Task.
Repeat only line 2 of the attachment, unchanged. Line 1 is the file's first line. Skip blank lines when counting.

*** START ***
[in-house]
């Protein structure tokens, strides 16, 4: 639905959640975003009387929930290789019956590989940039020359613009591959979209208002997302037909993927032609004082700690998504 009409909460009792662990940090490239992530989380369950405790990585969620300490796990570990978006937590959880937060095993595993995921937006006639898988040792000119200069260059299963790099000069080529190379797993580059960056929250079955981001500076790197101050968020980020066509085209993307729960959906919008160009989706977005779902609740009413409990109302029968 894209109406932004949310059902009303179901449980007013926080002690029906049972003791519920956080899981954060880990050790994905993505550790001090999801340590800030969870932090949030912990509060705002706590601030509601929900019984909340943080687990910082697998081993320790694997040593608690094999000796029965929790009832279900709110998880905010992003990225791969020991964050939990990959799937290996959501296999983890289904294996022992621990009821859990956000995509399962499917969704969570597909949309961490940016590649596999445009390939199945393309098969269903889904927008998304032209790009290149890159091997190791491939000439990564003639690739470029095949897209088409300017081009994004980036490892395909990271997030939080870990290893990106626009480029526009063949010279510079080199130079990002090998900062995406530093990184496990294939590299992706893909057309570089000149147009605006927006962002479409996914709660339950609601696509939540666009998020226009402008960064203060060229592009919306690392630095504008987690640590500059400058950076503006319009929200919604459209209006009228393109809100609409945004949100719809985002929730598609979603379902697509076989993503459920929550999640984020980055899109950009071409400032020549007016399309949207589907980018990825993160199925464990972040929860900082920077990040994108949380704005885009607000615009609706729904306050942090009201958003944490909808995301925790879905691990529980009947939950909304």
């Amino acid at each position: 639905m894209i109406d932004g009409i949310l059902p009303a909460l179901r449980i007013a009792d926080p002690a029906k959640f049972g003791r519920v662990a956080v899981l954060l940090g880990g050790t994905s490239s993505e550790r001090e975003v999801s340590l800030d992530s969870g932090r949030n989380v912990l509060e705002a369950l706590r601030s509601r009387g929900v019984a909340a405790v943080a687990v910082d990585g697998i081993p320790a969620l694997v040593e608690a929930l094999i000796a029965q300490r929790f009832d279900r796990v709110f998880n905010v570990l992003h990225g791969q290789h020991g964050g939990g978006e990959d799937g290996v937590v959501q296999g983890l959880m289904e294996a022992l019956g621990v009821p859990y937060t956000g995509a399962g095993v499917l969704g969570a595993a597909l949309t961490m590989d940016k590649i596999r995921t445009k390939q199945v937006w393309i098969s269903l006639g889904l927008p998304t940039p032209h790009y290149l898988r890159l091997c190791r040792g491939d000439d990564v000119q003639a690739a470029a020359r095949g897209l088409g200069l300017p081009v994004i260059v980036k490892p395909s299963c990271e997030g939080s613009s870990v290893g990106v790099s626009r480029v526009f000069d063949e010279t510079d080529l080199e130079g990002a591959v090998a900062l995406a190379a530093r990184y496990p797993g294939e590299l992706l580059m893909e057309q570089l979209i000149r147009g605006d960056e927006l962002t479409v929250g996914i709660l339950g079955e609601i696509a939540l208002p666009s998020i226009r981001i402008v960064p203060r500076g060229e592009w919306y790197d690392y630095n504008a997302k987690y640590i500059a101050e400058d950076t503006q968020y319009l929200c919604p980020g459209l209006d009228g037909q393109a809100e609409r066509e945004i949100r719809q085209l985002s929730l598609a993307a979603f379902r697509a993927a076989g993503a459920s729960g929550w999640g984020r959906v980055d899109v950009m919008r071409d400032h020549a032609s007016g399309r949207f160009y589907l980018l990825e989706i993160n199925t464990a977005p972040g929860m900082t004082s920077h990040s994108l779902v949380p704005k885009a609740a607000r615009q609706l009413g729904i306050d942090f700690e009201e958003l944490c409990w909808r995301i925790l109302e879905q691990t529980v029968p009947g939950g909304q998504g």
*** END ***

């Protein structure tokens, strides 16, 4: 639905959640975003009387929930290789019956590989940039020359613009591959979209208002997302037909993927032609004082700690998504 009409909460009792662990940090490239992530989380369950405790990585969620300490796990570990978006937590959880937060095993595993995921937006006639898988040792000119200069260059299963790099000069080529190379797993580059960056929250079955981001500076790197101050968020980020066509085209993307729960959906919008160009989706977005779902609740009413409990109302029968 894209109406932004949310059902009303179901449980007013926080002690029906049972003791519920956080899981954060880990050790994905993505550790001090999801340590800030969870932090949030912990509060705002706590601030509601929900019984909340943080687990910082697998081993320790694997040593608690094999000796029965929790009832279900709110998880905010992003990225791969020991964050939990990959799937290996959501296999983890289904294996022992621990009821859990956000995509399962499917969704969570597909949309961490940016590649596999445009390939199945393309098969269903889904927008998304032209790009290149890159091997190791491939000439990564003639690739470029095949897209088409300017081009994004980036490892395909990271997030939080870990290893990106626009480029526009063949010279510079080199130079990002090998900062995406530093990184496990294939590299992706893909057309570089000149147009605006927006962002479409996914709660339950609601696509939540666009998020226009402008960064203060060229592009919306690392630095504008987690640590500059400058950076503006319009929200919604459209209006009228393109809100609409945004949100719809985002929730598609979603379902697509076989993503459920929550999640984020980055899109950009071409400032020549007016399309949207589907980018990825993160199925464990972040929860900082920077990040994108949380704005885009607000615009609706729904306050942090009201958003944490909808995301925790879905691990529980009947939950909304």